Sony DSC-T50 Review

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Sony Cyber-shot DSC-T50



Steve's Conclusion

Sony's "top of the line" T-series model for 2006, the Cyber-shot DSC-T50 is an ultra-compact model that offers quite an array of high-end features like a 7-megapixel imager, Carl Zeiss "folded" internal 3x optical zoom lens, 56MB of internal memory and VX Fine 640x480 (30fps) movie mode. This is the second camera we have reviewed from Sony that features their 3.0-inch (230K pixel) Touchpanel Hybrid TFT LCD display, the first being the Cyber-shot DSC-N1 in 2005.

The T50 is a simple point-n-shoot digital camera that can be used by anyone at your home, school or office. The Auto and pre-programmed scene modes are perfect for the less experienced, and will help them capture great results in a variety of shooting situations. Program mode is also automatic, however it allows the user to adjust more advanced settings like White balance, ISO sensitivity, Metering, Focus, etc.

As mentioned earlier, this is a very compact and ultra-thin model. However, it can fit comfortably in your hands when using the "pinch" technique. And with a durable metal exterior, it should survive the active user's life-style. The only concern I have with the T50 (as well as most other T-series models) is to watch out for your left index finger ending up in view of the lens. Because the lens is positioned at the corner of the camera body, it is very easy to have your finger in your photos. Controls on the back are almost non-existent thanks to the big 3.0-inch touchscreen LCD. Only the Menu, Display, and Zoom controls remain. All other options are accessed through a well organized onscreen menu. You simply touch the screen with your fingertips or the included stylus to access menu options. Overall I found the touchscreen system works great, allowing for quick changes to camera settings; once you learn the layout of the menu. The quality of this LCD is impressive, and I found it worked great in almost all lighting conditions. When shooting outdoors it offers an excellent view, even when the bright sun is beating directly on to it. Unlike the N1, in marginal lighting, the display does "gain up" (brighten), making framing much easier. The glow from the AF-assist lamp also help illuminate your subject in dark conditions.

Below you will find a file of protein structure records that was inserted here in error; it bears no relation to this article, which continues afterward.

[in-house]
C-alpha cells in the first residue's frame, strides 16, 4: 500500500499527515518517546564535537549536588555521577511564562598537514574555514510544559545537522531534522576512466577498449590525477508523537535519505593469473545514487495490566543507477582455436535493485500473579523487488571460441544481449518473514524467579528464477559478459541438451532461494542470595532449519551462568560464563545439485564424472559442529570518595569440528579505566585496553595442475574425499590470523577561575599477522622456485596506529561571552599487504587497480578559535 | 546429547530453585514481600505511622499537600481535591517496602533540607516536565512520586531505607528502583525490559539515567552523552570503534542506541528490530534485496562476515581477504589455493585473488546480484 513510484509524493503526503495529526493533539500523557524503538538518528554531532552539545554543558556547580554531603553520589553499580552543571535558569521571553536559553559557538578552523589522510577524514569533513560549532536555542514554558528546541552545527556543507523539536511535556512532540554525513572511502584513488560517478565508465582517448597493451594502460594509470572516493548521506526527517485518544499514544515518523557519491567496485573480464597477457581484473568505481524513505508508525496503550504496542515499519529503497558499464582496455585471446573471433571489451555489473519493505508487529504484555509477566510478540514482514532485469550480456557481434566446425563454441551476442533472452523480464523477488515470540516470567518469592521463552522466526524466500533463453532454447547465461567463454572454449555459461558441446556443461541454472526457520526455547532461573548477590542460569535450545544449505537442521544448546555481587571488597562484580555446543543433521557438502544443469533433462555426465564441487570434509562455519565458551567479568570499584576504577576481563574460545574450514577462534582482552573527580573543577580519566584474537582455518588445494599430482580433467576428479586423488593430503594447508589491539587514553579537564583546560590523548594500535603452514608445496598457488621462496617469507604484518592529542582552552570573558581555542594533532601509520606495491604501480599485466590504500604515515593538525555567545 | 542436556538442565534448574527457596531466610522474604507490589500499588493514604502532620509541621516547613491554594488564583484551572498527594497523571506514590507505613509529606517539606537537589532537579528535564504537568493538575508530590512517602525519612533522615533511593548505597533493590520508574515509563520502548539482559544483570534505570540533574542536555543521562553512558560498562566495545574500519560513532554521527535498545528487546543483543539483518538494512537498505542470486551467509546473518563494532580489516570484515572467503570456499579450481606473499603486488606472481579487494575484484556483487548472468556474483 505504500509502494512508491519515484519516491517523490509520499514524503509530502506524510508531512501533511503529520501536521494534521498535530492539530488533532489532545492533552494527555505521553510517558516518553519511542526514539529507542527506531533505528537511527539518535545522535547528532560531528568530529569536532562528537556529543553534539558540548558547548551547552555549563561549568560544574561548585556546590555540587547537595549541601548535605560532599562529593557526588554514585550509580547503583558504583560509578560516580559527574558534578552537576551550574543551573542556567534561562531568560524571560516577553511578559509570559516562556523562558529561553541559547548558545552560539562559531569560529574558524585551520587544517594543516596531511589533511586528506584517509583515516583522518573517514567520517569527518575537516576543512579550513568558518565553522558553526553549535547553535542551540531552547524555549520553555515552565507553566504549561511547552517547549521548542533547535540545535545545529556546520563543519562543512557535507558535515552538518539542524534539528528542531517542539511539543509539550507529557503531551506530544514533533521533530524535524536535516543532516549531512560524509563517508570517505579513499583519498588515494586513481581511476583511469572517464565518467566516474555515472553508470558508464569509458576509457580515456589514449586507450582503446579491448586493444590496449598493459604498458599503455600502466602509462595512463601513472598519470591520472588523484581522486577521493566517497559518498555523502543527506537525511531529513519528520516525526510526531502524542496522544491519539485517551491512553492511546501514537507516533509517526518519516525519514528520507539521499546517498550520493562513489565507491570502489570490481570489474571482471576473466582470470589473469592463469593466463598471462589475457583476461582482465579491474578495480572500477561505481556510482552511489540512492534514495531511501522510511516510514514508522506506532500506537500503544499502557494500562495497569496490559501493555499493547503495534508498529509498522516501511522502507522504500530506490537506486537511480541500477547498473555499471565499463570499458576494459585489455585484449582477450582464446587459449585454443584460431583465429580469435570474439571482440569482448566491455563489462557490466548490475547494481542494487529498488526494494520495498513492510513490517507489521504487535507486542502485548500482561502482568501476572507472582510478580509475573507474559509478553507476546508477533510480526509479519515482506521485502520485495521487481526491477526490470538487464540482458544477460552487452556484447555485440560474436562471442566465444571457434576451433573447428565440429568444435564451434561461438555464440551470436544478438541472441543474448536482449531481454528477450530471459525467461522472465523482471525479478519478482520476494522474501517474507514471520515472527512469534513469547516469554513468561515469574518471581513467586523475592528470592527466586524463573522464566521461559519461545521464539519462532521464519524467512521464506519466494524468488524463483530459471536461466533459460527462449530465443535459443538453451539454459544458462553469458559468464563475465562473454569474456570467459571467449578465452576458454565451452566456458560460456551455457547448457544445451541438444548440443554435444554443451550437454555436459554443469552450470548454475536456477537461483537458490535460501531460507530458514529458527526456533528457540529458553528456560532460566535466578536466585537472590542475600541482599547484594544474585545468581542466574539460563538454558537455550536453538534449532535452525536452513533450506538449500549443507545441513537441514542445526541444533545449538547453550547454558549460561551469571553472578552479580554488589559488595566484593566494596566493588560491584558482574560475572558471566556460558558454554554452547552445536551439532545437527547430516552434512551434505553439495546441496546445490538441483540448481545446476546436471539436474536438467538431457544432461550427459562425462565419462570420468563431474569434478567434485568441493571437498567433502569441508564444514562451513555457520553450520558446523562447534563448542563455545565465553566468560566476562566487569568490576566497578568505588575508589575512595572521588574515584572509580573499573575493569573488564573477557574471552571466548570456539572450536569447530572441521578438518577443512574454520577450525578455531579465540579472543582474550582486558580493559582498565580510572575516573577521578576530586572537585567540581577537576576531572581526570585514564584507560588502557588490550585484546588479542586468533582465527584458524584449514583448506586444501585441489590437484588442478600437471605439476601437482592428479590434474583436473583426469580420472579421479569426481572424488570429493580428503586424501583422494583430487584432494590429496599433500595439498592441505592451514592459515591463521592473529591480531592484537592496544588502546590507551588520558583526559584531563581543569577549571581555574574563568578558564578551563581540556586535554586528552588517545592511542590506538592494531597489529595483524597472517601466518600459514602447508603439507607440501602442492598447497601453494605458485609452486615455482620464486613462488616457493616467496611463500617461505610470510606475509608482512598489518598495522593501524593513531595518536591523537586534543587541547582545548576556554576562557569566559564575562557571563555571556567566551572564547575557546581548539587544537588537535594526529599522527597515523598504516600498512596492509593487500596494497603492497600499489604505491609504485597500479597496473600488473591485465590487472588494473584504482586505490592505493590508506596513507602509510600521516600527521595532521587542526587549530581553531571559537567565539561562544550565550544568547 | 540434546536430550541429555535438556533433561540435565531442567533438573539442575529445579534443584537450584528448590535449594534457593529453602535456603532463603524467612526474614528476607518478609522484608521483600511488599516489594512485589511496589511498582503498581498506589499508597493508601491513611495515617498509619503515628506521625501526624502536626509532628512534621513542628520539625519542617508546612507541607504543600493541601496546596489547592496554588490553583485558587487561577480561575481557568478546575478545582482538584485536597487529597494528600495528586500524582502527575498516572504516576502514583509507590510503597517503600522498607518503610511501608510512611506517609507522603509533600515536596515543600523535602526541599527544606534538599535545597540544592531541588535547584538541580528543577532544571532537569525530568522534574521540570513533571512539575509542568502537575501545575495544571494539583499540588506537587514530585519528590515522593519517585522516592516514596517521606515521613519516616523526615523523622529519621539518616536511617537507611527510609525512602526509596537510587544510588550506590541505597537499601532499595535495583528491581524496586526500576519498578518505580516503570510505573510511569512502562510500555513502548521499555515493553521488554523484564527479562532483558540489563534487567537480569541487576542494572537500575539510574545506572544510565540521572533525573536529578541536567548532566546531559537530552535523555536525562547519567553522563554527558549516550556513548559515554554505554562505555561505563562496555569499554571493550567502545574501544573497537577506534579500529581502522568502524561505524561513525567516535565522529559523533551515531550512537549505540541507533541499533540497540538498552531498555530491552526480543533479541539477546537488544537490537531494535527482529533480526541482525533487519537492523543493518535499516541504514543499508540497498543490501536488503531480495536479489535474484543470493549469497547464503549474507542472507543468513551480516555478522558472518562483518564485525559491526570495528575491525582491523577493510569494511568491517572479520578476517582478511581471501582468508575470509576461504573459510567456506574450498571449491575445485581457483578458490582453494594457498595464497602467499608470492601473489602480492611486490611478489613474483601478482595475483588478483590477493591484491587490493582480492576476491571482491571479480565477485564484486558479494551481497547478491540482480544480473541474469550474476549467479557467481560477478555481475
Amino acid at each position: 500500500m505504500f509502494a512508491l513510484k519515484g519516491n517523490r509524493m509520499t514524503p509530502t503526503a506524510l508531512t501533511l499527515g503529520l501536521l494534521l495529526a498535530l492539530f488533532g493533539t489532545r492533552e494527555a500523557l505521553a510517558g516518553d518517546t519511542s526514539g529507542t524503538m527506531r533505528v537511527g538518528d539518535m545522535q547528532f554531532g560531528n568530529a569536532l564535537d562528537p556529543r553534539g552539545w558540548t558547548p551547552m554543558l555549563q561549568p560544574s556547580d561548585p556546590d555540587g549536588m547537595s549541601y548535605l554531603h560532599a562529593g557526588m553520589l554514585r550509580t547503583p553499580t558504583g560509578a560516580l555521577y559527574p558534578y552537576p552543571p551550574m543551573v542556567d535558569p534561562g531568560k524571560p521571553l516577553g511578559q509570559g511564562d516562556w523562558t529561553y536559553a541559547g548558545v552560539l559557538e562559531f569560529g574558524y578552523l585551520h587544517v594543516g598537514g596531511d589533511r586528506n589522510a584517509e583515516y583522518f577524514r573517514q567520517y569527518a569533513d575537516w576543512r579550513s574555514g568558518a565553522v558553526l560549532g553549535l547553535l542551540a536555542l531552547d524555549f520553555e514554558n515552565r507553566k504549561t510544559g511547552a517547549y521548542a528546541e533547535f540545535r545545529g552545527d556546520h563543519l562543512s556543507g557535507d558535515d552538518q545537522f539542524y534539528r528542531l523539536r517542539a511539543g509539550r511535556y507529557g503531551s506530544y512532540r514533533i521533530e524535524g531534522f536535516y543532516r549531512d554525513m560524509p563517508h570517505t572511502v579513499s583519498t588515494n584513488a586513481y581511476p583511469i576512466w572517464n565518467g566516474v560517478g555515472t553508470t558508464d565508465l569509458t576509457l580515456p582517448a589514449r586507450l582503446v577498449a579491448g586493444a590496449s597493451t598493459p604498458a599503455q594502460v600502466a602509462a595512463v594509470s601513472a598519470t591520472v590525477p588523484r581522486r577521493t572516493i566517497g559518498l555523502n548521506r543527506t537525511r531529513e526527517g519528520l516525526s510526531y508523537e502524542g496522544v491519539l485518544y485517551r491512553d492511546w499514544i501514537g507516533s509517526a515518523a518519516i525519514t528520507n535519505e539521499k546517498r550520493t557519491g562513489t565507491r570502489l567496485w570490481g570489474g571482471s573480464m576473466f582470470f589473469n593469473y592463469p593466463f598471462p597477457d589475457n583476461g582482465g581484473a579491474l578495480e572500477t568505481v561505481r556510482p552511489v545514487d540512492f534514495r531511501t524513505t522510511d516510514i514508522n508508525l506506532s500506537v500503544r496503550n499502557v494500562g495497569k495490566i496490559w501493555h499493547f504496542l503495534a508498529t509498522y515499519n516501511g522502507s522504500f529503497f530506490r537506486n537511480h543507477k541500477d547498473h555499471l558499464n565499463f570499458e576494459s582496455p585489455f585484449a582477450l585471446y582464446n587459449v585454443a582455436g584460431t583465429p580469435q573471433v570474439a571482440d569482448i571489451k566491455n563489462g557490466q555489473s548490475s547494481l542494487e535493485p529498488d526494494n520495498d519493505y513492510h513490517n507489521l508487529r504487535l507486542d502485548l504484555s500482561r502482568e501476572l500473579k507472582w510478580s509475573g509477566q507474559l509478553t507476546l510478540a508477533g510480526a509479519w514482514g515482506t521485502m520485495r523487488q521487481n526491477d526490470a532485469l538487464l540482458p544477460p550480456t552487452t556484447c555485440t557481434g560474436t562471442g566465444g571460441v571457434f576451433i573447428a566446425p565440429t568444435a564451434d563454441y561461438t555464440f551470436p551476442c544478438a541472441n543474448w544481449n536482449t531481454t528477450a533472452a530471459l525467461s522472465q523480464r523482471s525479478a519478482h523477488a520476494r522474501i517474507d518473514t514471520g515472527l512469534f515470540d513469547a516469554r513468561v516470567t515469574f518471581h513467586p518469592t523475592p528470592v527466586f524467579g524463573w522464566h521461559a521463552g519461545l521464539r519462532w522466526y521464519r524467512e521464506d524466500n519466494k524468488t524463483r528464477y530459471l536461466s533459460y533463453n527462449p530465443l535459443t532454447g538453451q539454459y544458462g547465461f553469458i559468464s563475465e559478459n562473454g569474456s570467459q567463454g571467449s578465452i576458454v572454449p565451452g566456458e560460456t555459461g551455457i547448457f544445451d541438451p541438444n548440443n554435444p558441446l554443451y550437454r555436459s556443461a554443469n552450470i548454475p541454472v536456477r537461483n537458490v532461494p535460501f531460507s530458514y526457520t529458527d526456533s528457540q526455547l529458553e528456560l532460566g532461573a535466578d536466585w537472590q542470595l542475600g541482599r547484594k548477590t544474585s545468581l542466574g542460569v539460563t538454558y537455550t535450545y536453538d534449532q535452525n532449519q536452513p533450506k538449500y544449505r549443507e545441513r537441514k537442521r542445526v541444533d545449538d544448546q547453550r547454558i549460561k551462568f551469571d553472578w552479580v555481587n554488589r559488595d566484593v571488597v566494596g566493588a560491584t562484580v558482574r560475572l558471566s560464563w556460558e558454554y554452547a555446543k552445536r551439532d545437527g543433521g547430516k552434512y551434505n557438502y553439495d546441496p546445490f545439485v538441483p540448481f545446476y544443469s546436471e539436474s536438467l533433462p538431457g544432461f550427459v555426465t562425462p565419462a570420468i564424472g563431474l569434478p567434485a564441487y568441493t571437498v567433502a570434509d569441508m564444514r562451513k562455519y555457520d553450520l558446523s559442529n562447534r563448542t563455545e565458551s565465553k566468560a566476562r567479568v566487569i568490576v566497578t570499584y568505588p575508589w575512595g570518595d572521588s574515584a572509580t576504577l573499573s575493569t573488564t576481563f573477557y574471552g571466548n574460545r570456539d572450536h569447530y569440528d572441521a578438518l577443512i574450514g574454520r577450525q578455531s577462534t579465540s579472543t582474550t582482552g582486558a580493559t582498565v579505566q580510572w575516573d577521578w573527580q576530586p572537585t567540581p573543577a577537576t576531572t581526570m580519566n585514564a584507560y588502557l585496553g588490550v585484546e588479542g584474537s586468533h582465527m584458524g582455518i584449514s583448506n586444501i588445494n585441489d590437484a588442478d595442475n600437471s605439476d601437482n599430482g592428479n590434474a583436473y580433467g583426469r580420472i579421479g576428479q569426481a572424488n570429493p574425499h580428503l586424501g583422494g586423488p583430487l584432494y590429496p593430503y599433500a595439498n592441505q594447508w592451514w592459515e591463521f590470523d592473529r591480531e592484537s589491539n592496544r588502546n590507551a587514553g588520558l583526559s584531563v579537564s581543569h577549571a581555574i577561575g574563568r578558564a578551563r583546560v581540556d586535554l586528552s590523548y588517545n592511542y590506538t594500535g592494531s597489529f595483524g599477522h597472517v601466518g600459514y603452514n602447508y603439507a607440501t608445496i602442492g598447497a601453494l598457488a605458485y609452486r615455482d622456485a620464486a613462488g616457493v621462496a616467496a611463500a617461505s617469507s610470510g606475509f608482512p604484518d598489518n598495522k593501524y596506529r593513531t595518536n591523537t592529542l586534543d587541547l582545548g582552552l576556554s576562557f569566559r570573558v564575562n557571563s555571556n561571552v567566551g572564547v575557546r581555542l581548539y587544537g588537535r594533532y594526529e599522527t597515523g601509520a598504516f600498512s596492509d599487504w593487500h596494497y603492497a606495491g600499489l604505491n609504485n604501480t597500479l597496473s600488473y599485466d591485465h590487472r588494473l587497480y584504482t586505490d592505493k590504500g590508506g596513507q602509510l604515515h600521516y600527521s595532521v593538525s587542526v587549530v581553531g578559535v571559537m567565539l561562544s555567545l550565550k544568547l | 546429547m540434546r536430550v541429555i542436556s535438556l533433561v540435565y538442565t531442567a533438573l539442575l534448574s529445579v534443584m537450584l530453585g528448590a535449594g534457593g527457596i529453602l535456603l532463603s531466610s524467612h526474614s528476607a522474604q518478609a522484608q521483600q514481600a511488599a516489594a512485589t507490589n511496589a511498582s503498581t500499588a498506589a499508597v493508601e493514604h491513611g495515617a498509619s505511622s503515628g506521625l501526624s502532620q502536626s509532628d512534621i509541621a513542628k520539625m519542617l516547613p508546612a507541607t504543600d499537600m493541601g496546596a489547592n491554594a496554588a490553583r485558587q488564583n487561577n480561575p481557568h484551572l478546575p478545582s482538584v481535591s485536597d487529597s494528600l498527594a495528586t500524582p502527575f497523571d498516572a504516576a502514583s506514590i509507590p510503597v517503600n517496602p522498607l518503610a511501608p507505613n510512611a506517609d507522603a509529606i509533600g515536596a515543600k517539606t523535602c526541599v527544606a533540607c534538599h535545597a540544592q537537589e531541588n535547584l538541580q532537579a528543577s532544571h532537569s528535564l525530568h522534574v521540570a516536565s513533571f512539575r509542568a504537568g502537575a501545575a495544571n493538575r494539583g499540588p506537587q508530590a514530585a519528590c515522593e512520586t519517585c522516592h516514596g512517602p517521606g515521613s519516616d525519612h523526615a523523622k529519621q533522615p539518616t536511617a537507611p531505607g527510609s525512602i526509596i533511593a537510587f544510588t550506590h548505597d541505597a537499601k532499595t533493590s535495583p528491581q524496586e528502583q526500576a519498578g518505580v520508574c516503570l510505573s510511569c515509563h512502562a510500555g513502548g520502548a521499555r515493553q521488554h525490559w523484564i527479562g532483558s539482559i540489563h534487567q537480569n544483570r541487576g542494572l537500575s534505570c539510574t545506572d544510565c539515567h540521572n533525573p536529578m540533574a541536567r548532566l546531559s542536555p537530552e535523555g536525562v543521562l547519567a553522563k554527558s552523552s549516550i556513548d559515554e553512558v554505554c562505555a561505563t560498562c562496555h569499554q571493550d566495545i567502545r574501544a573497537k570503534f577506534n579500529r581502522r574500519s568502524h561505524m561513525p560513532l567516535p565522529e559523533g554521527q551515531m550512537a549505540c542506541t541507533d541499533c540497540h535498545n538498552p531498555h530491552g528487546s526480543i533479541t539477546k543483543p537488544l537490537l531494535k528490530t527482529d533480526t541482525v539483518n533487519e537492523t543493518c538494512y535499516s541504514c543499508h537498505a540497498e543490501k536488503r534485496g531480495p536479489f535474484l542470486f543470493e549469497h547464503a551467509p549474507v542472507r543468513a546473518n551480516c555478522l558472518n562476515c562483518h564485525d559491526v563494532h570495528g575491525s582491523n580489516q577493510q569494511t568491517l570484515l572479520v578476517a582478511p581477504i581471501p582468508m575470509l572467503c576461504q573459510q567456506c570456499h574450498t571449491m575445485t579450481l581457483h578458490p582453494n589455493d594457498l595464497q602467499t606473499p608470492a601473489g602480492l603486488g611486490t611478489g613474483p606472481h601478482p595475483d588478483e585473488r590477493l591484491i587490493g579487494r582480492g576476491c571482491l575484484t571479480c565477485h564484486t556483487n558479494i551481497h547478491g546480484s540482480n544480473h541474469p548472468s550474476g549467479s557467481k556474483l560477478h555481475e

The T50 is quite the performer. From sliding open the lens cover till the first shot was captured measured an impressive 1.5 seconds. Shutter lag, the time between depressing the shutter and capturing the image, measured less than 1/10 of a second when pre-focused, and only 2/10 of a second including autofocus. Shooting in single exposure mode, the shot to shot delay averaged 1.4 seconds between frames without flash, and 2.0 - 2.5 seconds with flash, depending on subject distance and battery strength.

There are 2 modes of continuous image capture; Burst and Multi Burst. In Burst mode, I was able to capture 5 images in 3.3 seconds, about 1.5fps. During the capture sequence the viewfinder briefly displays the last captured image, to help you to follow moving subjects. Multi Burst records 16 images at a user-specified interval of 1/30, 1/15, or 1/7.5 seconds and combines them into a single 1-megapixel image / collage. It's most useful in recording an athletic movement, such as a golf swing or tennis stroke for later evaluation. When reviewed in-camera, the images can be viewed frame-by-frame or as a continuous sequence. The above times were measured using a SanDisk ULTRA II 512MB Memory Stick PRO Duo memory card, using program mode, size/quality set at 7M/Fine, flash off, and all other settings at default (unless otherwise noted.) Times may vary depending on camera settings, lighting conditions, media, etc.